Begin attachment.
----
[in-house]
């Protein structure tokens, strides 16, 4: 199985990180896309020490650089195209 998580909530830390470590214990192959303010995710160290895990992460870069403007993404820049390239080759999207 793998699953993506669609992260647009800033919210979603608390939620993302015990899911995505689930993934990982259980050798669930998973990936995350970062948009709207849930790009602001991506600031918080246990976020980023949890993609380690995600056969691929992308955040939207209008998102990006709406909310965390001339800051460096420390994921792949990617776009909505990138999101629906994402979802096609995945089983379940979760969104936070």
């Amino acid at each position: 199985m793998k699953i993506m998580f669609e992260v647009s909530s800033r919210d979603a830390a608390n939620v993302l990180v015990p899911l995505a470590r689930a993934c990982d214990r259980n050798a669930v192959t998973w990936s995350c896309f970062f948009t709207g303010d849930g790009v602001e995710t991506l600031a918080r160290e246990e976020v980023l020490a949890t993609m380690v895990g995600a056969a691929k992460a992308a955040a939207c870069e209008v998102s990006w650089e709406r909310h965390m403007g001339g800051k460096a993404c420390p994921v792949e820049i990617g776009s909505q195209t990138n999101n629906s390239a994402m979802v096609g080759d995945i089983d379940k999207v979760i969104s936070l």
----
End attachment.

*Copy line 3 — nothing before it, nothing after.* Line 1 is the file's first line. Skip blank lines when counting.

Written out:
């Amino acid at each position: 199985m793998k699953i993506m998580f669609e992260v647009s909530s800033r919210d979603a830390a608390n939620v993302l990180v015990p899911l995505a470590r689930a993934c990982d214990r259980n050798a669930v192959t998973w990936s995350c896309f970062f948009t709207g303010d849930g790009v602001e995710t991506l600031a918080r160290e246990e976020v980023l020490a949890t993609m380690v895990g995600a056969a691929k992460a992308a955040a939207c870069e209008v998102s990006w650089e709406r909310h965390m403007g001339g800051k460096a993404c420390p994921v792949e820049i990617g776009s909505q195209t990138n999101n629906s390239a994402m979802v096609g080759d995945i089983d379940k999207v979760i969104s936070l």